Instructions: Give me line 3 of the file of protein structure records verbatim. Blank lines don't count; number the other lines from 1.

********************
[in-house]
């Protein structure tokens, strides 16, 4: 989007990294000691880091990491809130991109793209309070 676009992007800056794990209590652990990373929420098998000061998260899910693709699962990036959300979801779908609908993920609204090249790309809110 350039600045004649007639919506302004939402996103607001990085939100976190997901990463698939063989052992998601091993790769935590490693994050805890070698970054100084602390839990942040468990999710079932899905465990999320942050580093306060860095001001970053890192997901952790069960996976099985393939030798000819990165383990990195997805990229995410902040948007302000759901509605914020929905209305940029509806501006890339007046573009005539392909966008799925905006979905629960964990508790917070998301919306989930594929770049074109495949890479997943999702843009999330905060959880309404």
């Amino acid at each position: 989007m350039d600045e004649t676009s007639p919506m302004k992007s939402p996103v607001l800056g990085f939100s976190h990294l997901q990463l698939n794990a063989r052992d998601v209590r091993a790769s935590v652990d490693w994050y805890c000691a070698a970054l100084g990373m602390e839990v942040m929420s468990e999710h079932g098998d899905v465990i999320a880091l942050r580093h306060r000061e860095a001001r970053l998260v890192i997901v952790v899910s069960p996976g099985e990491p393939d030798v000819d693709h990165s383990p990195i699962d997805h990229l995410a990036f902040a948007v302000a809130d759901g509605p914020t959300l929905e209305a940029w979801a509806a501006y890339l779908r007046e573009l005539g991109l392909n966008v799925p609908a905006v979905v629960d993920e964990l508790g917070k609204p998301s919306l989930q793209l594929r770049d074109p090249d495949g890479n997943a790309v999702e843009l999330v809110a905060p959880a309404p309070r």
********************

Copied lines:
């Amino acid at each position: 989007m350039d600045e004649t676009s007639p919506m302004k992007s939402p996103v607001l800056g990085f939100s976190h990294l997901q990463l698939n794990a063989r052992d998601v209590r091993a790769s935590v652990d490693w994050y805890c000691a070698a970054l100084g990373m602390e839990v942040m929420s468990e999710h079932g098998d899905v465990i999320a880091l942050r580093h306060r000061e860095a001001r970053l998260v890192i997901v952790v899910s069960p996976g099985e990491p393939d030798v000819d693709h990165s383990p990195i699962d997805h990229l995410a990036f902040a948007v302000a809130d759901g509605p914020t959300l929905e209305a940029w979801a509806a501006y890339l779908r007046e573009l005539g991109l392909n966008v799925p609908a905006v979905v629960d993920e964990l508790g917070k609204p998301s919306l989930q793209l594929r770049d074109p090249d495949g890479n997943a790309v999702e843009l999330v809110a905060p959880a309404p309070r």